I've struggled with this question. I'm different now because my life is more stable, I'm not in my early 20s any more. So I don't know how much of it is getting older. But also, I went through something very profound, so it had to have changed me. The question is did it change me on a biochemical level? I don't know. If you talk to the experts, they are pretty much shocked I have retained my sense of self from prior to the illness.

What do you hope readers will take away from this book?

First of all, I wanted to get the disease out there. Another thing is there's still a really huge stigma attached to mental illness, whether it's manifested in psychiatric behaviour disorders or through an autoimmune disease. I hope this book will help destigmatize this in a way.

You lashed out at those closest to you while you were ill, something you wouldn't ordinarily do. What advice can you give to people whose loved ones are suffering from mental illness?

It's so hard because I was the one being cared for. I don't know how I would be on the other side. Psychosis is so hard to deal with because someone's so volatile, you can't expect what's going to come out of their mouth next.

But during my recovery when I was more catatonic, less psychotic – similar to anyone recovering from a brain injury or on anti-psychotic medication – you're still in there and you're still an adult. I remember being treated with kid gloves and people talking to me very slowly and deliberately, like I was a child. And that bothered me deeply. It's not even their fault. You think this person's not following what you're saying. But what I learned from my experience is I'd never treat someone like that. I just know how demoralizing that is.

How has the experience changed the way you think about mental illness?

What I've discovered from just studying the disease and the effect on the brain is, at the end of the day, there's no difference between me and someone with a mental illness and psychiatric disorder. There's no difference except I was cured.

More common than thought

Experts believe that anti-NMDA-receptor encephalitis, discovered in 2007, is far more common than initially thought. As awareness spreads, the disorder has surfaced in populations never before considered, including in children as young as two years old.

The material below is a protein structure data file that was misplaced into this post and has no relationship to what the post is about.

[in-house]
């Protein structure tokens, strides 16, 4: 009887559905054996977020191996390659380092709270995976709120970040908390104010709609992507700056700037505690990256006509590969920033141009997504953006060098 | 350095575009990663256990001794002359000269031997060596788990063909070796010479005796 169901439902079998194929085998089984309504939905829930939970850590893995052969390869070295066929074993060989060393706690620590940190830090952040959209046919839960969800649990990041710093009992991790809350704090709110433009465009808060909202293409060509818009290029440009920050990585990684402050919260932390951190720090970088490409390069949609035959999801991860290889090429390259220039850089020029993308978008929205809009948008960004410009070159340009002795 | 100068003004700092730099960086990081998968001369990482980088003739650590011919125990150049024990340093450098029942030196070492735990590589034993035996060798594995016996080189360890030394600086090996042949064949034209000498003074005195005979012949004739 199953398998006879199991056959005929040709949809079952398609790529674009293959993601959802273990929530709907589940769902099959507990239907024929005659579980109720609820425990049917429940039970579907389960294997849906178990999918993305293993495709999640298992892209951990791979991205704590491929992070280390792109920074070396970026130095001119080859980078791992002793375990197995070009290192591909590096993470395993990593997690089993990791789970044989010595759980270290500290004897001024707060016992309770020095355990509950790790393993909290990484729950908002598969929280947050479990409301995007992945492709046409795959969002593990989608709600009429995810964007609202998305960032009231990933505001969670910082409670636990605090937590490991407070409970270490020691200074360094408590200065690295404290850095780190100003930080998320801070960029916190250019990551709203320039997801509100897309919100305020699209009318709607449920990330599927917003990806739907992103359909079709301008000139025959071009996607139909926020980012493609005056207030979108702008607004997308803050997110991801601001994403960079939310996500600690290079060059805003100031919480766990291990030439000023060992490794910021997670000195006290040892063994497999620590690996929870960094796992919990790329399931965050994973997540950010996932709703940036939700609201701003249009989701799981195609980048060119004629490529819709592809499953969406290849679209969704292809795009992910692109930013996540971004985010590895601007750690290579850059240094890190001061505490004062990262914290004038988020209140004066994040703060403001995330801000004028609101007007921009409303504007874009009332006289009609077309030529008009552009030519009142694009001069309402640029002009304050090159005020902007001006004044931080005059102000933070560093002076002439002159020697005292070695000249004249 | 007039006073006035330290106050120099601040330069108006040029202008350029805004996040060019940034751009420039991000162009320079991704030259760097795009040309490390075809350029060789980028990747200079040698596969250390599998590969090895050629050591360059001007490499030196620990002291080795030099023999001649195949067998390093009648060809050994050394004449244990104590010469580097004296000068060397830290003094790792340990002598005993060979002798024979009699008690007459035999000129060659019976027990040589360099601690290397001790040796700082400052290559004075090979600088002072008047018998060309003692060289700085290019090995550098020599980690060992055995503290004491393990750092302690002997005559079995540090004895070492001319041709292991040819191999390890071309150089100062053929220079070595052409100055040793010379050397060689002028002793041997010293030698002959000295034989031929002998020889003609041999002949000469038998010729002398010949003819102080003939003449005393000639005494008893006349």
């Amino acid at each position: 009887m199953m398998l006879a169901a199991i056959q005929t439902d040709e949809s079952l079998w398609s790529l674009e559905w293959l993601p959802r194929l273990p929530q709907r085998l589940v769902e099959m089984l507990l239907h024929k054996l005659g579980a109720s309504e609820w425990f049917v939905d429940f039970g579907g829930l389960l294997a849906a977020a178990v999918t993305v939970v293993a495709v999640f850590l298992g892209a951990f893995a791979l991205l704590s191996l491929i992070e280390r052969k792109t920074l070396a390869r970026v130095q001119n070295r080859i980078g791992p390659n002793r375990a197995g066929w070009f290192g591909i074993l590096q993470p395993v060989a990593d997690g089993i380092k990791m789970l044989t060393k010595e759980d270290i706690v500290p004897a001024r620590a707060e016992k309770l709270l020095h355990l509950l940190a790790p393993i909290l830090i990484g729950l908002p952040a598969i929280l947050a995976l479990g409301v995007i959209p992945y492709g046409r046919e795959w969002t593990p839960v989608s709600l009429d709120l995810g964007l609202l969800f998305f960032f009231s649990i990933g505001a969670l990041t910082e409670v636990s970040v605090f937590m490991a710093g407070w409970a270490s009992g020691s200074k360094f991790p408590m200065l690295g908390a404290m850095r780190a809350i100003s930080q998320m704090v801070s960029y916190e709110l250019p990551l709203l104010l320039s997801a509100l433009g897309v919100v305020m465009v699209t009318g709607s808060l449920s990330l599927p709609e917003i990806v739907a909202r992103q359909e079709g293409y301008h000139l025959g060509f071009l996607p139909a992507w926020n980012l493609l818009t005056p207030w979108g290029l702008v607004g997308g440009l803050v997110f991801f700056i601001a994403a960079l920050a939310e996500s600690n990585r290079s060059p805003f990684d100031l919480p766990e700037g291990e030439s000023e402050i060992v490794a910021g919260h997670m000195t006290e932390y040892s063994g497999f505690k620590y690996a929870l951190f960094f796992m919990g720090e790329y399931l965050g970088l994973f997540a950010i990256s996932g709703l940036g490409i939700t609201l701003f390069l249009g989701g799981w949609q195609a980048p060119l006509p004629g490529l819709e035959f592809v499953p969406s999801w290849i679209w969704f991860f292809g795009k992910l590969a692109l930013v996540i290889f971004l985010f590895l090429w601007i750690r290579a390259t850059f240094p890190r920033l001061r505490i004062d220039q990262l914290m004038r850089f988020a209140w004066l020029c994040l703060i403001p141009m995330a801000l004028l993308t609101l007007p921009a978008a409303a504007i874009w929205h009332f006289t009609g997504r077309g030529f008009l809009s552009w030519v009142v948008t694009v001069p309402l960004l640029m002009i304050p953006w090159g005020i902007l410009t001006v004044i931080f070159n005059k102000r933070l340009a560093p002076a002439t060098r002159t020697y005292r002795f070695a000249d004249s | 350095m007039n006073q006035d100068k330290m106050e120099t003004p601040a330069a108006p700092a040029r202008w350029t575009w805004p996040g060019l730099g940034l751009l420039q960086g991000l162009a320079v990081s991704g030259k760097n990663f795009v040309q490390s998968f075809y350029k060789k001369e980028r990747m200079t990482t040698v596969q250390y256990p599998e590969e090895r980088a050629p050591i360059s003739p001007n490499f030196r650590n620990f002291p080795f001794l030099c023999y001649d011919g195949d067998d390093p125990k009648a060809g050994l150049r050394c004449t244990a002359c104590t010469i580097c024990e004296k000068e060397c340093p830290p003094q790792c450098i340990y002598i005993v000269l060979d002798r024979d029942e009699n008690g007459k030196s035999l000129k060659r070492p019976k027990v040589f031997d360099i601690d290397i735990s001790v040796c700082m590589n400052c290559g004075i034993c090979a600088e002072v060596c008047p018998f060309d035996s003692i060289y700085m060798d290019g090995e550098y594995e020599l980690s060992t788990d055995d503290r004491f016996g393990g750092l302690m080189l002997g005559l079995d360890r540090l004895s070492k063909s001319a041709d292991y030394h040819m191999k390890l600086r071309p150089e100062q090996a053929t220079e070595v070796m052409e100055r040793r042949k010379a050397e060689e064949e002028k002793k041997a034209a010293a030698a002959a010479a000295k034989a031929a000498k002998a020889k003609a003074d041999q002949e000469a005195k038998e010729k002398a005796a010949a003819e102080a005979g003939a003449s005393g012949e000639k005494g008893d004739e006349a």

In those with the disorder, the body's immune system produces antibodies that target and inhibit NMDA (N-methyl-D-aspartate) receptors in the brain, which are responsible for allowing nerve cells to communicate with each other. This causes encephalitis, or brain inflammation, and disrupts proper brain function, including such things as cognition, personality, behaviour and emotions.

Neurologist Souhel Najjar, a leading expert at New York University, suggests that other autoimmune disorders, such as lupus, and medical conditions that cause inflammation may be to blame for some psychiatric disorders. For example, he says, diabetes and multiple sclerosis increase the risk of depression, providing evidence of a link. And over the past three years, researchers have discovered a rapidly expanding spectrum of autoimmune encephalitis, beyond the anti-NMDA-receptor subtype.

"They're way more prevalent than anybody ever thought," he says. "And the sad part of this is some of those patients end up with permanent neurological deficit, permanent psychiatric deficit and permanent cognitive deficit."

Some people wind up institutionalized in psychiatric wards or nursing homes, while others die undiagnosed or misdiagnosed.

So when should doctors and family members suspect autoimmune encephalitis? Najjar says patients should be tested if they experience a sudden onset of unexplained psychiatric symptoms, especially psychosis, and are unresponsive to treatment.

This interview has been condensed and edited.